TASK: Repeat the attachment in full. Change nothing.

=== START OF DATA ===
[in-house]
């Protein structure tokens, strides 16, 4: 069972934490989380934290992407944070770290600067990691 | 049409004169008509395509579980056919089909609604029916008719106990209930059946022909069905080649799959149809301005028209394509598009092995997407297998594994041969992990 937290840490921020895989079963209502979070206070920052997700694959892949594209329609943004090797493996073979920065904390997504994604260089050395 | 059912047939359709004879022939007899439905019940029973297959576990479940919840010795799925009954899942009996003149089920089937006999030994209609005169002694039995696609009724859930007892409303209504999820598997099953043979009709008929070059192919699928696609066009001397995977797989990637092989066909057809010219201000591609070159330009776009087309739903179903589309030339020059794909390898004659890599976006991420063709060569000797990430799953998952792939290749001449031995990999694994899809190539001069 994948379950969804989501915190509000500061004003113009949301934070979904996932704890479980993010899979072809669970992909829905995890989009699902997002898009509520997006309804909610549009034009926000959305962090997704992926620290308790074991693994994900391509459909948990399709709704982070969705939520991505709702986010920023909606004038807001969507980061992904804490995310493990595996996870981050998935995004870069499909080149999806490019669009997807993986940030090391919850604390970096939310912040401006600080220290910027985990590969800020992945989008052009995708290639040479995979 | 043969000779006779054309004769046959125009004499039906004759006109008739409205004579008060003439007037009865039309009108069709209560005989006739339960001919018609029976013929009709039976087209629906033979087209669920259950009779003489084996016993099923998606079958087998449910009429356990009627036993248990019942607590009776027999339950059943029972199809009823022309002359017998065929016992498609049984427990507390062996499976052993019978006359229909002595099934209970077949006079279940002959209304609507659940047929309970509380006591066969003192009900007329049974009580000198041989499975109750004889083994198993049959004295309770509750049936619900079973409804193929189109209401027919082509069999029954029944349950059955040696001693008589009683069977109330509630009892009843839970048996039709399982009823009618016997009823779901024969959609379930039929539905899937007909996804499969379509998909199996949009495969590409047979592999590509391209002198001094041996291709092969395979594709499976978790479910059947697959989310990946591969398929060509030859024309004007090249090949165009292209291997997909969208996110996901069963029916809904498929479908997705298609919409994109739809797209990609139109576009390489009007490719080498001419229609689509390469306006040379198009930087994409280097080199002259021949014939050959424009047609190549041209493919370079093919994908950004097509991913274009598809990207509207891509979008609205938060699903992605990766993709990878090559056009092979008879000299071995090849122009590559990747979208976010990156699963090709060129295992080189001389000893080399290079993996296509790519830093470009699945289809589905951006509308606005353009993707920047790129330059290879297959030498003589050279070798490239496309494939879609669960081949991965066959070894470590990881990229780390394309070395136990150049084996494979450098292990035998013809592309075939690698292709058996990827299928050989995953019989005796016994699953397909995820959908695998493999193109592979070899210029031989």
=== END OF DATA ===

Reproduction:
[in-house]
């Protein structure tokens, strides 16, 4: 069972934490989380934290992407944070770290600067990691 | 049409004169008509395509579980056919089909609604029916008719106990209930059946022909069905080649799959149809301005028209394509598009092995997407297998594994041969992990 937290840490921020895989079963209502979070206070920052997700694959892949594209329609943004090797493996073979920065904390997504994604260089050395 | 059912047939359709004879022939007899439905019940029973297959576990479940919840010795799925009954899942009996003149089920089937006999030994209609005169002694039995696609009724859930007892409303209504999820598997099953043979009709008929070059192919699928696609066009001397995977797989990637092989066909057809010219201000591609070159330009776009087309739903179903589309030339020059794909390898004659890599976006991420063709060569000797990430799953998952792939290749001449031995990999694994899809190539001069 994948379950969804989501915190509000500061004003113009949301934070979904996932704890479980993010899979072809669970992909829905995890989009699902997002898009509520997006309804909610549009034009926000959305962090997704992926620290308790074991693994994900391509459909948990399709709704982070969705939520991505709702986010920023909606004038807001969507980061992904804490995310493990595996996870981050998935995004870069499909080149999806490019669009997807993986940030090391919850604390970096939310912040401006600080220290910027985990590969800020992945989008052009995708290639040479995979 | 043969000779006779054309004769046959125009004499039906004759006109008739409205004579008060003439007037009865039309009108069709209560005989006739339960001919018609029976013929009709039976087209629906033979087209669920259950009779003489084996016993099923998606079958087998449910009429356990009627036993248990019942607590009776027999339950059943029972199809009823022309002359017998065929016992498609049984427990507390062996499976052993019978006359229909002595099934209970077949006079279940002959209304609507659940047929309970509380006591066969003192009900007329049974009580000198041989499975109750004889083994198993049959004295309770509750049936619900079973409804193929189109209401027919082509069999029954029944349950059955040696001693008589009683069977109330509630009892009843839970048996039709399982009823009618016997009823779901024969959609379930039929539905899937007909996804499969379509998909199996949009495969590409047979592999590509391209002198001094041996291709092969395979594709499976978790479910059947697959989310990946591969398929060509030859024309004007090249090949165009292209291997997909969208996110996901069963029916809904498929479908997705298609919409994109739809797209990609139109576009390489009007490719080498001419229609689509390469306006040379198009930087994409280097080199002259021949014939050959424009047609190549041209493919370079093919994908950004097509991913274009598809990207509207891509979008609205938060699903992605990766993709990878090559056009092979008879000299071995090849122009590559990747979208976010990156699963090709060129295992080189001389000893080399290079993996296509790519830093470009699945289809589905951006509308606005353009993707920047790129330059290879297959030498003589050279070798490239496309494939879609669960081949991965066959070894470590990881990229780390394309070395136990150049084996494979450098292990035998013809592309075939690698292709058996990827299928050989995953019989005796016994699953397909995820959908695998493999193109592979070899210029031989």